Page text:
With due attention to a balanced assessment of teaching, professional contribution and service, and recognizing with the Senate document that "[t]eaching is itself an expression of scholarship," the Department regards teaching as a cornerstone of its mandate. There are two key features of this mandate. On the one hand, teaching in this unit encompasses many different approaches to knowledge offered under the twin rubrics of general education and the interdisciplinary programs. On the other hand, all Department course offerings share an emphasis on apprehending social experience from critical interdisciplinary perspectives. Accordingly, the teaching contributions of candidates should be assessed for their effectiveness in meeting this latter goal, while bearing in mind that there are many ways of being both "critical" and "interdisciplinary." In keeping with this emphasis, collegial assessors should be selected with the candidate's interdisciplinary expertise in mind and requested to respond, insofar as the assessor's expertise permits, to the question of the candidate's interdisciplinarity in their written assessments of the candidate's undergraduate and graduate teaching.

"Elements of Teaching" in the Department: Teaching in the Department involves delivering courses with socially relevant content and integrated curriculum that cultivate critical and interdisciplinary thinking. The relevance of content is assessed by the ability of the course to bring the life experiences of students to bear on the topic of instruction and discussion as well as to mobilize the topic to enable students to critically reflect upon their life experiences. The integration of content is assessed by the ability of the course director to provide an overall direction, sense, and organization of the course, integrating lectures, tutorials (if any), assignments and exams all together in a cohesive whole. Teaching in the Department involves challenging students with new ideas and perspectives to enable them to develop critical judgement. Teaching in the Department also involves adopting a caring and engaging approach toward students that is attuned to their needs and capacities while simultaneously challenging them by encouraging innovation and inventiveness. All together, these may be called "elements of teaching" in the Department.

"Formats of Teaching" in the Department: Teaching in the Department involves different formats ranging from lecture classes to seminars, reading courses, and tutorials. Some elements of teaching are easier to practice and more appropriate than others in some formats. While the Department does not yet have a graduate programme, Department faculty are involved in teaching graduate courses and supervision of graduate students in other units. The Department expects course directors to adopt appropriate elements of teaching for appropriate formats.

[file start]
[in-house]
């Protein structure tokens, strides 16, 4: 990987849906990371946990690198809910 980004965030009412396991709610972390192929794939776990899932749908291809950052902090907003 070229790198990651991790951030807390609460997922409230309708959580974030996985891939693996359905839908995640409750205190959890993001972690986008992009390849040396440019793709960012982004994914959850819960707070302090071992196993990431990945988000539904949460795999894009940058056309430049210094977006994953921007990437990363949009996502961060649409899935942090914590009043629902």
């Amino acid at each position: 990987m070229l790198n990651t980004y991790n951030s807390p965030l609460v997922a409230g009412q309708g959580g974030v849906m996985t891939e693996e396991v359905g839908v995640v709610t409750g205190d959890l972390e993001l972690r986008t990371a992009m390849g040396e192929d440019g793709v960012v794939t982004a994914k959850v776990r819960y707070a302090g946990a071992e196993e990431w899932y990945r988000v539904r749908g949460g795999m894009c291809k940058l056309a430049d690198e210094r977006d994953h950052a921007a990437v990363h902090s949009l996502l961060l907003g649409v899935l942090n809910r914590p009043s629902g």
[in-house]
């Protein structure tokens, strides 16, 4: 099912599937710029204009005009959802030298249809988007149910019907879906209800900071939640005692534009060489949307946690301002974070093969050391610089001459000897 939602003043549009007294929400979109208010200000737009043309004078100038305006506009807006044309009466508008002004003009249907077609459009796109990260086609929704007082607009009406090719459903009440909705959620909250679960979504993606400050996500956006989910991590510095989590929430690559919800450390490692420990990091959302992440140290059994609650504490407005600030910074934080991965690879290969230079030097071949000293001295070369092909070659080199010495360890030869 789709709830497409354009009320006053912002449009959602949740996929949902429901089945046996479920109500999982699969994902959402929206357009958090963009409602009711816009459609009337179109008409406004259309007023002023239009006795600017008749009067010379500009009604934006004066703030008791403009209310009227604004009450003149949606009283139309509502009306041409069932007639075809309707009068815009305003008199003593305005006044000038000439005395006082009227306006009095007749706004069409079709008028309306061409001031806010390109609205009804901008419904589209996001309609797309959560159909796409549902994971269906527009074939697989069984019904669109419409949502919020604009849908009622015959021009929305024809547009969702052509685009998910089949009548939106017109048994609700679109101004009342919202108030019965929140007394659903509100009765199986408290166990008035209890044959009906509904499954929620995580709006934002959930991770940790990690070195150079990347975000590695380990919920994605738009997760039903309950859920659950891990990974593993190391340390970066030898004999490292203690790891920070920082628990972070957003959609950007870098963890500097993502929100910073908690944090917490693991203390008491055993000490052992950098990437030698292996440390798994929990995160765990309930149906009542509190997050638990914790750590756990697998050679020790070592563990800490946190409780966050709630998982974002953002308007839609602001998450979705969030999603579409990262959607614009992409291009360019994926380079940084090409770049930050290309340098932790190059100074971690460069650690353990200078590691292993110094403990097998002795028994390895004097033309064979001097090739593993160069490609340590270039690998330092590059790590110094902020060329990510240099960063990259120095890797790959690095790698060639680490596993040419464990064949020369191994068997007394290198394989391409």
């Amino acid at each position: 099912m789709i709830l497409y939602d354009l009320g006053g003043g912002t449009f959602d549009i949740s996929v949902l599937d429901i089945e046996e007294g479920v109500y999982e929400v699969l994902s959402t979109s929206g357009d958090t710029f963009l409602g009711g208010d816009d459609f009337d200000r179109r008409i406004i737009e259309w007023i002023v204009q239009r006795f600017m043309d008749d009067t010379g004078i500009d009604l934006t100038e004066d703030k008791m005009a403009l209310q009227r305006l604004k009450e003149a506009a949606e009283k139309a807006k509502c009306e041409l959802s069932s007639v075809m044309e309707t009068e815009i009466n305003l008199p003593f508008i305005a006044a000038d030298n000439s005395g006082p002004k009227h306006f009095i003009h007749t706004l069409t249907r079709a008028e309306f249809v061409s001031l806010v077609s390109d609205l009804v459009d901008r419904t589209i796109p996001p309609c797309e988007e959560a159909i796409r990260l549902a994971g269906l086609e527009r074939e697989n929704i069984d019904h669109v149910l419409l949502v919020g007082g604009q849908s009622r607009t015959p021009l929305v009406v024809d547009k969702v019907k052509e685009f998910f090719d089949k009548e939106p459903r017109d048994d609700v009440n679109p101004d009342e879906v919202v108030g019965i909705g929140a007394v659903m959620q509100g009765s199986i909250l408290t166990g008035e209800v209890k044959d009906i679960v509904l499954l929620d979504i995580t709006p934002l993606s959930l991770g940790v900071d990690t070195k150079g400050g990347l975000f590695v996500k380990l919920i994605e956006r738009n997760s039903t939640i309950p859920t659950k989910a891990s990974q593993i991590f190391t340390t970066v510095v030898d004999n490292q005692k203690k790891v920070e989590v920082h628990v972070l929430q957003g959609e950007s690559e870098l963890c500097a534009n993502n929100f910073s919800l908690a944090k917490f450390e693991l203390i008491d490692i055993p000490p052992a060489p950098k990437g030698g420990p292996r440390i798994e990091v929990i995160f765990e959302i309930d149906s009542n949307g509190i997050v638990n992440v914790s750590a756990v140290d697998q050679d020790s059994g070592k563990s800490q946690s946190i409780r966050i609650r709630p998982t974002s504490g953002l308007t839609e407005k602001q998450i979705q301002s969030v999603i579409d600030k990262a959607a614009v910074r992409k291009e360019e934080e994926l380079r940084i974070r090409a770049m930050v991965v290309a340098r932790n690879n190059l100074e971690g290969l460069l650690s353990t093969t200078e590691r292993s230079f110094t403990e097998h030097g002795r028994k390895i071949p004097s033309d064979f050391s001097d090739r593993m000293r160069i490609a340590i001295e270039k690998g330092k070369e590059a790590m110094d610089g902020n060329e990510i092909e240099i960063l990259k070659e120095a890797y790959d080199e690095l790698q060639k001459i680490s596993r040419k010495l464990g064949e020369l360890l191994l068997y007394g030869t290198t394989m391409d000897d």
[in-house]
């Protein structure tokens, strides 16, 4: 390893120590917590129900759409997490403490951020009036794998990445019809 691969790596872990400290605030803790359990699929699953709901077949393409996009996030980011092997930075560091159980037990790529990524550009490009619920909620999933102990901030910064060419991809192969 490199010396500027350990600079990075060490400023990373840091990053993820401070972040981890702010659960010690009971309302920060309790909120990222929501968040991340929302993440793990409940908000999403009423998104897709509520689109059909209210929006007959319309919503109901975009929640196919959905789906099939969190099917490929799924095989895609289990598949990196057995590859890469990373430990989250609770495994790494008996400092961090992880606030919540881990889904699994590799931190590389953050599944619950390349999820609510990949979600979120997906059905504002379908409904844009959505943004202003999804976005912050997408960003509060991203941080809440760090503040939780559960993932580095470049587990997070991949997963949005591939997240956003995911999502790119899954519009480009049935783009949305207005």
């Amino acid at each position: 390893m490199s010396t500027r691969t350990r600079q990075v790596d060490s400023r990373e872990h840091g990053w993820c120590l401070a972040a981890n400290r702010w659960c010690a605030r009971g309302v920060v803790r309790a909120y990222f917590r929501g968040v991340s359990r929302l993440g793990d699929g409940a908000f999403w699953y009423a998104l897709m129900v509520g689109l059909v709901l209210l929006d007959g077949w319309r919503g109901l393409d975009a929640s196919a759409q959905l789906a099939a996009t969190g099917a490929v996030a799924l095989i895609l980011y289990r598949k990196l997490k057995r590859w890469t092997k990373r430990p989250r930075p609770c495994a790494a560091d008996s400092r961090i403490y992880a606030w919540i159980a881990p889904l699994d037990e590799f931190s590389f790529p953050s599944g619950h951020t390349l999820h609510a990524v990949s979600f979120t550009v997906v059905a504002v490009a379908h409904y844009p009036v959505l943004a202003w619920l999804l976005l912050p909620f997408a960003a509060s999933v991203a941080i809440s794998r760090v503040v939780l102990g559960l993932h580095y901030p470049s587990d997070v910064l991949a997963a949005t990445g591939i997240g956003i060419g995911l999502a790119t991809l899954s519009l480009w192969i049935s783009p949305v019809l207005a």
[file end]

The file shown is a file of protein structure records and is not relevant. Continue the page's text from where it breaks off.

The Adjudication Committee will take into account a specific combination of elements and formats of teaching in which the candidate is involved. The Committee will look for the clarity of course outlines, quality of assignments, appropriateness of readings, communication skills with students, organizational capacities, ability to generate an atmosphere conducive to productive debate, ability to develop critical skills, effective integration of new technologies, contribution to curricular development and availability to students.

Criteria for Excellence: To be ranked as excellent, there has to be a consensus amongst collegial assessments, student letters, and numerical course evaluations that the candidate performs above the statistical means in the Department and that the candidate excels in at least several elements and/or formats of teaching. The collegial letters should explicitly address the elements of relevance, integration, organization, care and engagement, contextualizing these as regards the format of teaching assessed. Being involved in teaching-related administrative positions or being a recipient of teaching awards are also important indicators demonstrating excellence.

Criteria for High Competence: High competence in teaching is demonstrated by a combination of assessments that indicate that the candidate has performed around the averages in the Department in both qualitative and quantitative terms. The candidate must demonstrate strength in at least some elements and formats of teaching.

Criteria for Competence: Competence in teaching is demonstrated by a combination of assessments that indicate that the candidate has performed at the Department averages in some elements and formats of teaching. The candidate must also demonstrate strength in at least one of the elements and formats of teaching.

Criteria for Competence Not Demonstrated: The ranking of unproven competence will be given in cases where the candidate fails to demonstrate competence in any of the elements and formats of teaching in the Department or a serious failing in one or more.

File-based Criteria
Given that strength in teaching can take many forms, the assessment of that strength should be open to a wide range of evidence. For the guidance of the File Preparation and Adjudication Committees, some forms of evidence potentially relevant to a teaching file are listed below, grouped according to the three areas enumerated in the Senate Document. Candidates who supply an appropriate rationale may include other forms of evidence as well.